_{0}of the second subtopic is higher. The final public opinion dimension is 4. It can be seen from the above phenomenon that the peak of the basic reproduction number of topics with a high degree of correlation is correspondingly higher, which means that it is easier to form derived public opinion. When all the subtopics have a relatively high degree of correlation with the initial public opinion, the subtopic with the highest degree of correlation is relatively high. Topics may not be able to form derived public opinion, but the subtopics generated in the early stage are more likely to become hot topics and form derived public opinions. The reason may be that when the correlation of subtopics is relatively high, an individual will have a sense of freshness in the early subtopics, and as time goes by, they will gradually lose interest in the initial public opinion, even if there is a degree of correlation with initial public opinion in the later period. The subtopics with higher correlation are not very popular, leading to the failure to form a new public opinion.

#### 4.4. The Impact of the Amount of Information Contained in Subtopics on the Formation Process of Multi-Dimensional Public Opinion

_{0}is low, and the final public opinion dimension is only 2. When σ~N(0.5, 0.3), the second and third derived subtopics contain more information. From Figure 23b and Figure 24b, it can be seen that the peak value of the basic reproduction number R

_{0}of the second and third subtopics is also the highest, and the final public opinion dimension is 4. When σ~N(0.9, 0.3), each derived subtopic contains a large amount of information. Among them, the amount of information contained in the first, third, fourth, and ninth subtopics even reaches 1. From Figure 23c and Figure 24c, we can see that the peak value of the basic reproduction number R

_{0}of the first, third, fourth, and fourth subtopics is also higher, and the final public opinion dimension is 6. When σ~U[0, 1], the third and fourth subtopics contain more information. From Figure 23d and Figure 24d, it can be seen that the peak of the basic reproduction number R

_{0}of the third and fourth subtopics is also higher, and the final public opinion dimension is 3. From the above phenomenon, it can be seen that the peak value of the basic reproduction number R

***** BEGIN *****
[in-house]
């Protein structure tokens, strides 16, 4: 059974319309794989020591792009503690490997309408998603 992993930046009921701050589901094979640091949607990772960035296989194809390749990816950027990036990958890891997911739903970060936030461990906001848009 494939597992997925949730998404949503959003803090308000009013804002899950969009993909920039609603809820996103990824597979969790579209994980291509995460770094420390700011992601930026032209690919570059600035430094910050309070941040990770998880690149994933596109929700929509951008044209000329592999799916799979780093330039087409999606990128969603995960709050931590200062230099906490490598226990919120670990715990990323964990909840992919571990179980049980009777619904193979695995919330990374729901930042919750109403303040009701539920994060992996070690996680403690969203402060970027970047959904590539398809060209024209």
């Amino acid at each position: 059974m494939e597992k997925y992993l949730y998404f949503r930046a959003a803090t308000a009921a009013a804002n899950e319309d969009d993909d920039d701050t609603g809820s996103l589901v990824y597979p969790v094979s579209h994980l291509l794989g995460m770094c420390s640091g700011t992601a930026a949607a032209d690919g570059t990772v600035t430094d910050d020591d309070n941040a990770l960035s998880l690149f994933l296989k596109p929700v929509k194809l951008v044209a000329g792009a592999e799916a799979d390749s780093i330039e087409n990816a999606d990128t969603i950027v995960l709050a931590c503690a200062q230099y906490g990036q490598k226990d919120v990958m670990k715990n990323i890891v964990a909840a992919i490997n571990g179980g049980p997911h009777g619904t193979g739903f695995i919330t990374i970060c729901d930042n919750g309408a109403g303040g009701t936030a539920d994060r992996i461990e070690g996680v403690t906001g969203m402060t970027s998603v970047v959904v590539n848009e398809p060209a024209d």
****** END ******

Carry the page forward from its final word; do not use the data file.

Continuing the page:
_{0}of the subtopic with a large amount of information is correspondingly higher, and it is easier to form a new one-dimensional derived topic.

#### 4.5. Combination Analysis of Various Factors Affecting the Multi-Dimensional Public Opinion

#### 4.6. The Influence of Network Topology on the Formation Process of Public Opinion Dimensions

_{U}= 0.7, g

_{0}= 0.6, N = 1000. The simulation results are shown in Figure 29 and Figure 30.

## 5. Empirical Analysis

## 6. Conclusions

- (1)
- When the degree of information alienation reaches a certain threshold, derived subtopics will be generated. In addition, when the degree of information alienation is high, the earliest derived subtopics may not necessarily form derived public opinion but later derived subtopics may also be generated. Derived public opinion is formed, and the degree of information alienation has a greater impact on the number of derived subtopics but has small impact on the dimensions of the final state of public opinion.
- (2)
- Environmental forces and the amount of information contained in subtopics are the key factors that affect the formation of multi-dimensional public opinion. Among them, environmental forces have a greater impact on the early subtopics, and the amount of information contained in subtopics is key to forming derived public opinion.
- (3)
- Subtopics that are highly related to the initial public opinion topic are more likely to form derived public opinions. When all subtopics are highly correlated with the initial public opinion, the subtopic with the highest degree of correlation may not necessarily form a derived public opinion, but subtopics generated in the early stage are more likely to form a derived public opinion.
- (4)